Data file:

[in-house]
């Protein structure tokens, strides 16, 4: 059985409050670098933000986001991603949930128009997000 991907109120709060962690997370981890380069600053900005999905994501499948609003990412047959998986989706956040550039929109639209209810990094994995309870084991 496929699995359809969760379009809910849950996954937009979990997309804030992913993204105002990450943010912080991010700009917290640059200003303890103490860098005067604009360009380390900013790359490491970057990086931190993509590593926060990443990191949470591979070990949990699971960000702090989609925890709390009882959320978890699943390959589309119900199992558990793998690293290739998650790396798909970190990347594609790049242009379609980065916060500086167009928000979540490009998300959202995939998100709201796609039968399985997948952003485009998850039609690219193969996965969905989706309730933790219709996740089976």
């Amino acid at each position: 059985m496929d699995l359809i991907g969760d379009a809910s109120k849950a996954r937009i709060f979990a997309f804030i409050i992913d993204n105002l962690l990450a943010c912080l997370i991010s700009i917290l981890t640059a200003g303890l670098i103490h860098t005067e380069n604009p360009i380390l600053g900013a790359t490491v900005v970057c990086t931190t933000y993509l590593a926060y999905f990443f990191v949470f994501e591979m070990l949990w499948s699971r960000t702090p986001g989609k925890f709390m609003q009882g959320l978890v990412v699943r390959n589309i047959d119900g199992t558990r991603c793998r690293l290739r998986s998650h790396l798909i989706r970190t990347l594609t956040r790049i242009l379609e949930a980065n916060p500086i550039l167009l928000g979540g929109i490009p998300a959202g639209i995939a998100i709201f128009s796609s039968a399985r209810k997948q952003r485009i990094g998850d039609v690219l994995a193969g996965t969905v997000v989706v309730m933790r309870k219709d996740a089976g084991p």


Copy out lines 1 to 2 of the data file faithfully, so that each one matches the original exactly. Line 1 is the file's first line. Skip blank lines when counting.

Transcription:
[in-house]
């Protein structure tokens, strides 16, 4: 059985409050670098933000986001991603949930128009997000 991907109120709060962690997370981890380069600053900005999905994501499948609003990412047959998986989706956040550039929109639209209810990094994995309870084991 496929699995359809969760379009809910849950996954937009979990997309804030992913993204105002990450943010912080991010700009917290640059200003303890103490860098005067604009360009380390900013790359490491970057990086931190993509590593926060990443990191949470591979070990949990699971960000702090989609925890709390009882959320978890699943390959589309119900199992558990793998690293290739998650790396798909970190990347594609790049242009379609980065916060500086167009928000979540490009998300959202995939998100709201796609039968399985997948952003485009998850039609690219193969996965969905989706309730933790219709996740089976």